By: Zaid Noorsumar
Family. Friends. Partners. School. Work. Experiences. These are some of the things that shape our lives and mould our personalities. In Divya Rajan’s case, all of these aspects have had an impact on her but it’s her daily commute to and from school that perhaps affects her life more profoundly than anything else.
The Brampton resident spends about five and a half to six hours travelling back and forth from her house to Centennial College’s Story Arts Centre. Her commute dictates virtually every sphere of her life – her relationships with her friends, her parents and her sister; her education and the remnants of her leisure time.
Rajan, a journalism student who wants to make it into the world of broadcasting, began attending Centennial this September after spending the first two years of her undergraduate degree at University of Toronto Scarborough.
Both Rajan and her elder sister have been influenced to study journalism by their mother, who worked as a reporter in India before immigrating to Canada. Her mother’s gutsy reporting landed her in hot water more than once, including one occasion when as a hostage she witnessed her colleagues being gunned down.
“There was this girl who was kidnapped in a village. There was like a conspiracy theory that there were terrorists in the village so they were just going there to see if it was true,” says Rajan.
“It was one of those things that was really far-fetched and no one was believing (it) – so she volunteered to go. It turned out it was true but they really didn’t want media coverage which is why they shot them,” she says.
While Rajan lived on campus at UTSC, her parents wanted her to be closer to home when she came to Centennial.
“They didn’t really give me a reason. They just told me that they kind of want me to stay home,” says Rajan. “Every time I tried to talk to them about it, they were just very against it – me moving out.”
But taking an hour and a half long bus ride on Brampton Transit to the Wilson TTC station, transferring to the subway to get to Pape, attending classes, and repeating the tortuous journey back home has been taking a visible toll on Divya.
“I would get headaches and I wouldn’t talk to anyone because I would be too tired to talk to people,” says Rajan. “So I would come and just go to sleep and she (her mother) said, ‘You are not even a part of this family anymore. You’re not talking to anyone.’”
The physiological effects of her new lifestyle became increasingly apparent as Rajan lost 10 pounds in two weeks, a change that didn’t go unnoticed by her mother or her elder sister. The latter subsequently played the role of a mediator between Rajan and their parents, helping them understand her current predicament.
“She sat them down and was like ‘Listen, it’s very hard for her’,” says Rajan. “Because my sister’s trying to move out, too, so she was like, ‘If anything I can take her with me. She doesn’t even have to pay rent. I will pay it.’”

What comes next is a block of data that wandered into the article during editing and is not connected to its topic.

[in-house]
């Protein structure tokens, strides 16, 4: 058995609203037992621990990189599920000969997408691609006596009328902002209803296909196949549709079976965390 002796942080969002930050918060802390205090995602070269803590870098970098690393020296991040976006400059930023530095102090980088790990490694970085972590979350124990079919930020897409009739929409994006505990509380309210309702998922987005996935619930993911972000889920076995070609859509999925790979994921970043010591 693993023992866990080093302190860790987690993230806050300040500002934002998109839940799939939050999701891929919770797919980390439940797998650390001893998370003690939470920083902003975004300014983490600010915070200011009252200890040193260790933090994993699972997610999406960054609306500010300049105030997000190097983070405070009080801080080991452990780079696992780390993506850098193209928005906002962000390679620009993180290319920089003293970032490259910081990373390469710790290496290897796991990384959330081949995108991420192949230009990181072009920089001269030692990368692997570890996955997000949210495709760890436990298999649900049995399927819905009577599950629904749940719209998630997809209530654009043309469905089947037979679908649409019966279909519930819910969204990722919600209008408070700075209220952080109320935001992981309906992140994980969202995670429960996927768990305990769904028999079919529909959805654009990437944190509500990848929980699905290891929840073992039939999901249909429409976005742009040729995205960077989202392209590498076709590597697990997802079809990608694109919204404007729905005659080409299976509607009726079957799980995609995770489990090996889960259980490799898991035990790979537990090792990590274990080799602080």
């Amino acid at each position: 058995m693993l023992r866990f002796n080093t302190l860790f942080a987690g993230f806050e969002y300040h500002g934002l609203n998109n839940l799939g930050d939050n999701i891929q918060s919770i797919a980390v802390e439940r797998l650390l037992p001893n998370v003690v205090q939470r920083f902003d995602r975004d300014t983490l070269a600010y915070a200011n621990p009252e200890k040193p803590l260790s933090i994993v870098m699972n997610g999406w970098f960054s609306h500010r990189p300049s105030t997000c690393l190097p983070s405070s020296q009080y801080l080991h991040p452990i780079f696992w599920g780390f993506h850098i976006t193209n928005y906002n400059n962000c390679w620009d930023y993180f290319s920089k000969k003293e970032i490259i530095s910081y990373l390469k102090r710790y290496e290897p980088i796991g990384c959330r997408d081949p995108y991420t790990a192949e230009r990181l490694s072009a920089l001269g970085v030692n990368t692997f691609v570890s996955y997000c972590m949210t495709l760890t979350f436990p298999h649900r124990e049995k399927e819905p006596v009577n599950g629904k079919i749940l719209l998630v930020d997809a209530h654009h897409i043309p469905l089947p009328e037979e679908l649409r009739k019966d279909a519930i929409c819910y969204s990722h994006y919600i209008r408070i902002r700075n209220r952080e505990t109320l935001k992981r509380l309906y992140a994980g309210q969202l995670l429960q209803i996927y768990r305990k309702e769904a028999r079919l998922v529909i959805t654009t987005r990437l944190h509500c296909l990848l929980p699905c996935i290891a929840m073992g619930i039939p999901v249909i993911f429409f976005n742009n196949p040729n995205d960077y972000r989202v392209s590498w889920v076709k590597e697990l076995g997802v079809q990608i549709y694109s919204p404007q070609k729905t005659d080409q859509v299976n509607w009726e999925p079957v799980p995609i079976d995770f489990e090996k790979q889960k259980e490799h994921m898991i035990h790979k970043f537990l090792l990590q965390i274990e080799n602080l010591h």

Realizing that her daughter’s health was at stake, their mother agreed that it would be best if she moved closer to campus. While Rajan hunts for a suitable residence in response to her mother’s acquiescence, her father has still not granted his approval to the proposed move.
“My dad’s still like ‘Why do we need to send her out?’ But my mom’s like, ‘Okay, this is not practical,” says Rajan. “She is also female so she understands that it’s really creepy to be travelling back at night.”
“On Wednesdays they let me stay at my friend’s house because I came home crying one day – I had a really bad experience on the subway,” she says.
On her way back home after a late evening class, a stranger who had been staring at her on the train, accosted her at a quiet station while Rajan waited to transfer.
“He grabbed my arm and pushed me against a wall and asked for a kiss or my name and then a lady saw this happening and yelled at him and he rushed away,” says Rajan.
Spending about a third of her waking hours on public transit means Rajan is forced to cram activities into time-slots that often have to be improvised. This can mean doing assignments on the train or squeezing socializing into a single late night of the week.
“I feel like school’s a lot harder, and my social life – I don’t have one!” she says with a laugh. While weekends are spent catching up on school work, her curfew-free Wednesday nights allow her to reinforce her bonds with old friends in Scarborough.
“On Wednesdays I don’t sleep. Like I go to Scarborough where my friends are and I literally have six people who want to do something that night,” she says, explaining that she tries to divvy up her time between friends.
“Normally, I would say, ‘No I’m tired’, but those friends mean a lot to me and I don’t want to lose touch with them so I try really hard to see them,” says Rajan.
Her friends in Brampton, meanwhile, get the short shrift. Even as they share a similar commuting distance from schools such as Ryerson back to Brampton, going out at night after recovering from travel is not an option for them due to her 11:30p.m. curfew.
The bizarre trajectory of Rajan’s routine will change dramatically when she finds a place closer to campus and is granted consent to move out by her father, about which she sounds optimistic. But her story speaks to the larger problems of commuting in the GTA, whereby swathes of the population don’t have access to efficient transportation options.
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